Tim Fleming, at center, conducts an eCycling session with clients in the parking lot across the street from his Endurance Performing Training Center on Madrona Street in downtown Mill Valley, Courtesy image.

Forty-two days after Marin County came out of a herky-jerky appeals process with the California Department of Public Health and moved into the red tier 2, Marin County Department of Health and Human Services officials said Tuesday that CDPH has moved Marin into the the statewide Blueprint for a Safer Economy COVID-19 framework’s less restrictive orange tier, effective immediately.

To do so, Marin continued to show fewer daily cases, a reduction in the proportion of positive tests among those who are tested, and progress in addressing the county’s lowest-income communities factored. Marin’s high rate of testing combined with a measured approach to reopening has contributed to the orange status achievement, Marin County Health officials said in a statement. 

“We’ve all made sacrifices to get in front of this pandemic in Marin,” Marin Public Health Officer Dr. Matt Willis said. “This progress is a sign of what we can do. But it is way too early to let up. Just last week, Marin reached 100 COVID-19 deaths. It’s important to rethink the traditions to gather during the holidays, especially as flu season arrives. Our collective actions over the next few weeks will decide if we can retain this level of reopening.”

As a result of the move into the orange tier, several business sectors are able to increase their indoor density, particularly retail, restaurants and fitness facilities. Here’s a breakdown of the improved conditions for businesses in the orange tier. The change with perhaps the biggest economic impact might be that offices can now open, with modifications. According to a Marketing Charts report, office workers spend $200/week on local purchases in the office neighborhood.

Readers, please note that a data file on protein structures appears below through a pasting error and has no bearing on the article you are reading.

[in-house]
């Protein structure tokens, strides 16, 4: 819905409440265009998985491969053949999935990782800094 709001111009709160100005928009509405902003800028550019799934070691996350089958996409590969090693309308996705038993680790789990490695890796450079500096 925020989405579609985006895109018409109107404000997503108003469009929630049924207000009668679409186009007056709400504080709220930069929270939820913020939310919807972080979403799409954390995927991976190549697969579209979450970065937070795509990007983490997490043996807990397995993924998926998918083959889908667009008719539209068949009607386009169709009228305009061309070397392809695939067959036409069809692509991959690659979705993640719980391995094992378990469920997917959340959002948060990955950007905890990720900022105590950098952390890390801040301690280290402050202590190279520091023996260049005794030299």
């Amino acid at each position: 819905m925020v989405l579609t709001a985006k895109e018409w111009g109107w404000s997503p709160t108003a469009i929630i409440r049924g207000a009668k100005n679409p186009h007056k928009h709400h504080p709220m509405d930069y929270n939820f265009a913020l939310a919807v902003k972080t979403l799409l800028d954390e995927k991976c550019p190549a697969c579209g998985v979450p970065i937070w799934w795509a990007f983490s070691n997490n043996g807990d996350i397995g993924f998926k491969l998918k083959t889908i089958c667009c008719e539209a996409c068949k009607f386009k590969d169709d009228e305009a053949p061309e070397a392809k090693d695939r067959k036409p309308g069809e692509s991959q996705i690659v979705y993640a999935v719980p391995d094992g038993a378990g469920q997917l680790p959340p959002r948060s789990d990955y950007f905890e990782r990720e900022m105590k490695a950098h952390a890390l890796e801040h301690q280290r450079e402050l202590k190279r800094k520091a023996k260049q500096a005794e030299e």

Mill Valley business owners said they were heartened by the continued progress after a summer of some backsliding through the reopening process, but they emphasized the need for continued diligence and a heightened awareness that increased indoor density only matters if consumer confidence rises.

Tim Fleming, managing partner and exercise physiologist at Endurance Performance Training Centers, has had a seemingly eternal wait to get to just 25 percent density. Fitness facilities have been one of the slowest moving sectors through the county and statewide COVID-19 reopening frameworks, and thus among hardest hit financially. In July, Fleming and his team laid the groundwork to open outdoor eCycling and personal training in approximately 4,000 square feet of parking lot across the street from Endurance on Madrona Street, and did just that on Aug, 15, the first day they were allowed to do so.

“We’ve been extremely grateful to have a flexible and supportive landlord who has allowed us to use the parking lot, and we’ve been able to lean on 16 years of goodwill in this community,” Fleming says. 

Fleming says the move to be able to use 25 percent of Endurance’s 3,800 square feet indoors is great. “We can open up three of the six services we provide with confidence – it’s exciting. But we have plenty of clients who will continued taking remote classes – the real turning point will reveal itself with the arrival of a vaccine and client comfort,” Fleming adds. 

Piazza D’Angelo co-owner Felicia Ferguson agrees. “We aren’t rushing to open at 50 percent density inside,” she says of the orange tier’s allowance for restaurants. “We’re focusing on making sure we are maximizing the frequency of fresh air flow through our space and we want to continue to take advantage of our outdoor space – that’s where our customers feel the most safe.”

Throughout the COVID-19 crisis, business owners like Ferguson and Fleming have been laser focused on innovating their way through turbulence. For Ferguson, it’s been working with the City of Mill Valley and the Mill Valley Chamber to transform spaces like Miller Avenue into an al fresco dining room for as long as possible. And for Fleming, it’s been breaking the mold on pricing structures and doing things remotely that he’d never thought possible, from remote physiological measurements and online classes to remote exercise testing and training plans.

“In a weird way, it was the necessary spark that we needed,” he said. 

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